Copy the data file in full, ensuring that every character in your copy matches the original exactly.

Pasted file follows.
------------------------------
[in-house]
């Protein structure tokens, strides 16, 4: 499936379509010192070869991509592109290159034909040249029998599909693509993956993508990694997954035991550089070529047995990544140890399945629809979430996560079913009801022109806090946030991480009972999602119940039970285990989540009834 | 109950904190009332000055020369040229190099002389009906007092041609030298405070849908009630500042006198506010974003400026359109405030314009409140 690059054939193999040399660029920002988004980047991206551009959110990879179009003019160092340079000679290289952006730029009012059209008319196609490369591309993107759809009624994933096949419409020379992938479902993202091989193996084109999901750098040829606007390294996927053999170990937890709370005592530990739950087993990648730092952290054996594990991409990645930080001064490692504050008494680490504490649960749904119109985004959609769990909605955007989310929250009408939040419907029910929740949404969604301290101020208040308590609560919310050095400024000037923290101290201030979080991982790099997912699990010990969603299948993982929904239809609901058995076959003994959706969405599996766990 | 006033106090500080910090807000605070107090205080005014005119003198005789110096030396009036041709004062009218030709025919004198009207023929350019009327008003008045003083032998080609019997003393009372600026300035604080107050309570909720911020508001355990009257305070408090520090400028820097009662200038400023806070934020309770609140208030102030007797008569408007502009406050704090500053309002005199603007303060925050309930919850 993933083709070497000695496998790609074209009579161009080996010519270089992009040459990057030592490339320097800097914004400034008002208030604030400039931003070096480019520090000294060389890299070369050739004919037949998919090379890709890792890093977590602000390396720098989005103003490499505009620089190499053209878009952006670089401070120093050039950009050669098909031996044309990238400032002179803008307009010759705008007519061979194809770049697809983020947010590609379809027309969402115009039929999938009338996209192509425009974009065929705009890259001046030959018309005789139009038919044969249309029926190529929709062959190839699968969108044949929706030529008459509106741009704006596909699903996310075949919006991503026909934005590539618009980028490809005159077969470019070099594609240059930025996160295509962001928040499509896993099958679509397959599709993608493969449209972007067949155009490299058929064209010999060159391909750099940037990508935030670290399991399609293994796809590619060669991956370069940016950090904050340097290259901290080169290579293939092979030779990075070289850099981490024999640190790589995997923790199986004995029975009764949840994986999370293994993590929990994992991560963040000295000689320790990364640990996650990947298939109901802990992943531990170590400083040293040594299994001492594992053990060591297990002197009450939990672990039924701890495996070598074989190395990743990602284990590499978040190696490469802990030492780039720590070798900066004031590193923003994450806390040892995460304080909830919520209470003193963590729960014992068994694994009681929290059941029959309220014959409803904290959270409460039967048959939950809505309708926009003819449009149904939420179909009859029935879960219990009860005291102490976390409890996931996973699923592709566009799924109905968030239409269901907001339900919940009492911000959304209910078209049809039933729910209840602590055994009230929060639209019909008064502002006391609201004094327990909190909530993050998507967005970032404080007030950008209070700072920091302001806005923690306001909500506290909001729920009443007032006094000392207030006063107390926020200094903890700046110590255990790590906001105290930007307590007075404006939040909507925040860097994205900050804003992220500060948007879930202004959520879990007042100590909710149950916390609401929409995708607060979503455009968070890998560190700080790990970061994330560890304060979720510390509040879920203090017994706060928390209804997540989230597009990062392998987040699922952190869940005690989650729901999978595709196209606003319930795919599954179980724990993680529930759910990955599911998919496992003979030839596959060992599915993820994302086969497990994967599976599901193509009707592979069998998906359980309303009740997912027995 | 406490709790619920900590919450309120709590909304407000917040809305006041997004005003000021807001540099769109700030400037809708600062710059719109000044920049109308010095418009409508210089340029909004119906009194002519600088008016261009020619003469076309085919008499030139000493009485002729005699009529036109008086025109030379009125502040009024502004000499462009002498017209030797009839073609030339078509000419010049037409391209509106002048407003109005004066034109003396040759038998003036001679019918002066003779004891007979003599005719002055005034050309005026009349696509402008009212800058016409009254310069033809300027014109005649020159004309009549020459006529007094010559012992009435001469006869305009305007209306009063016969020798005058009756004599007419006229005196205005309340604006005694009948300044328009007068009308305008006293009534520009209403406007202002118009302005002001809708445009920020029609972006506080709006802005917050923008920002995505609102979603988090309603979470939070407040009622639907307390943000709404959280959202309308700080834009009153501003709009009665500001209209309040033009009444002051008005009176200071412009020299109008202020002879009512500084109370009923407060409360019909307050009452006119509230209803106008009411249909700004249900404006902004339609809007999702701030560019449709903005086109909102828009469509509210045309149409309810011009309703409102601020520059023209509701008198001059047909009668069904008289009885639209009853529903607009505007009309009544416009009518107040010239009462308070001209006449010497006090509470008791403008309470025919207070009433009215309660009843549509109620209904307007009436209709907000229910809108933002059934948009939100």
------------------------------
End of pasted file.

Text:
[in-house]
């Protein structure tokens, strides 16, 4: 499936379509010192070869991509592109290159034909040249029998599909693509993956993508990694997954035991550089070529047995990544140890399945629809979430996560079913009801022109806090946030991480009972999602119940039970285990989540009834 | 109950904190009332000055020369040229190099002389009906007092041609030298405070849908009630500042006198506010974003400026359109405030314009409140 690059054939193999040399660029920002988004980047991206551009959110990879179009003019160092340079000679290289952006730029009012059209008319196609490369591309993107759809009624994933096949419409020379992938479902993202091989193996084109999901750098040829606007390294996927053999170990937890709370005592530990739950087993990648730092952290054996594990991409990645930080001064490692504050008494680490504490649960749904119109985004959609769990909605955007989310929250009408939040419907029910929740949404969604301290101020208040308590609560919310050095400024000037923290101290201030979080991982790099997912699990010990969603299948993982929904239809609901058995076959003994959706969405599996766990 | 006033106090500080910090807000605070107090205080005014005119003198005789110096030396009036041709004062009218030709025919004198009207023929350019009327008003008045003083032998080609019997003393009372600026300035604080107050309570909720911020508001355990009257305070408090520090400028820097009662200038400023806070934020309770609140208030102030007797008569408007502009406050704090500053309002005199603007303060925050309930919850 993933083709070497000695496998790609074209009579161009080996010519270089992009040459990057030592490339320097800097914004400034008002208030604030400039931003070096480019520090000294060389890299070369050739004919037949998919090379890709890792890093977590602000390396720098989005103003490499505009620089190499053209878009952006670089401070120093050039950009050669098909031996044309990238400032002179803008307009010759705008007519061979194809770049697809983020947010590609379809027309969402115009039929999938009338996209192509425009974009065929705009890259001046030959018309005789139009038919044969249309029926190529929709062959190839699968969108044949929706030529008459509106741009704006596909699903996310075949919006991503026909934005590539618009980028490809005159077969470019070099594609240059930025996160295509962001928040499509896993099958679509397959599709993608493969449209972007067949155009490299058929064209010999060159391909750099940037990508935030670290399991399609293994796809590619060669991956370069940016950090904050340097290259901290080169290579293939092979030779990075070289850099981490024999640190790589995997923790199986004995029975009764949840994986999370293994993590929990994992991560963040000295000689320790990364640990996650990947298939109901802990992943531990170590400083040293040594299994001492594992053990060591297990002197009450939990672990039924701890495996070598074989190395990743990602284990590499978040190696490469802990030492780039720590070798900066004031590193923003994450806390040892995460304080909830919520209470003193963590729960014992068994694994009681929290059941029959309220014959409803904290959270409460039967048959939950809505309708926009003819449009149904939420179909009859029935879960219990009860005291102490976390409890996931996973699923592709566009799924109905968030239409269901907001339900919940009492911000959304209910078209049809039933729910209840602590055994009230929060639209019909008064502002006391609201004094327990909190909530993050998507967005970032404080007030950008209070700072920091302001806005923690306001909500506290909001729920009443007032006094000392207030006063107390926020200094903890700046110590255990790590906001105290930007307590007075404006939040909507925040860097994205900050804003992220500060948007879930202004959520879990007042100590909710149950916390609401929409995708607060979503455009968070890998560190700080790990970061994330560890304060979720510390509040879920203090017994706060928390209804997540989230597009990062392998987040699922952190869940005690989650729901999978595709196209606003319930795919599954179980724990993680529930759910990955599911998919496992003979030839596959060992599915993820994302086969497990994967599976599901193509009707592979069998998906359980309303009740997912027995 | 406490709790619920900590919450309120709590909304407000917040809305006041997004005003000021807001540099769109700030400037809708600062710059719109000044920049109308010095418009409508210089340029909004119906009194002519600088008016261009020619003469076309085919008499030139000493009485002729005699009529036109008086025109030379009125502040009024502004000499462009002498017209030797009839073609030339078509000419010049037409391209509106002048407003109005004066034109003396040759038998003036001679019918002066003779004891007979003599005719002055005034050309005026009349696509402008009212800058016409009254310069033809300027014109005649020159004309009549020459006529007094010559012992009435001469006869305009305007209306009063016969020798005058009756004599007419006229005196205005309340604006005694009948300044328009007068009308305008006293009534520009209403406007202002118009302005002001809708445009920020029609972006506080709006802005917050923008920002995505609102979603988090309603979470939070407040009622639907307390943000709404959280959202309308700080834009009153501003709009009665500001209209309040033009009444002051008005009176200071412009020299109008202020002879009512500084109370009923407060409360019909307050009452006119509230209803106008009411249909700004249900404006902004339609809007999702701030560019449709903005086109909102828009469509509210045309149409309810011009309703409102601020520059023209509701008198001059047909009668069904008289009885639209009853529903607009505007009309009544416009009518107040010239009462308070001209006449010497006090509470008791403008309470025919207070009433009215309660009843549509109620209904307007009436209709907000229910809108933002059934948009939100």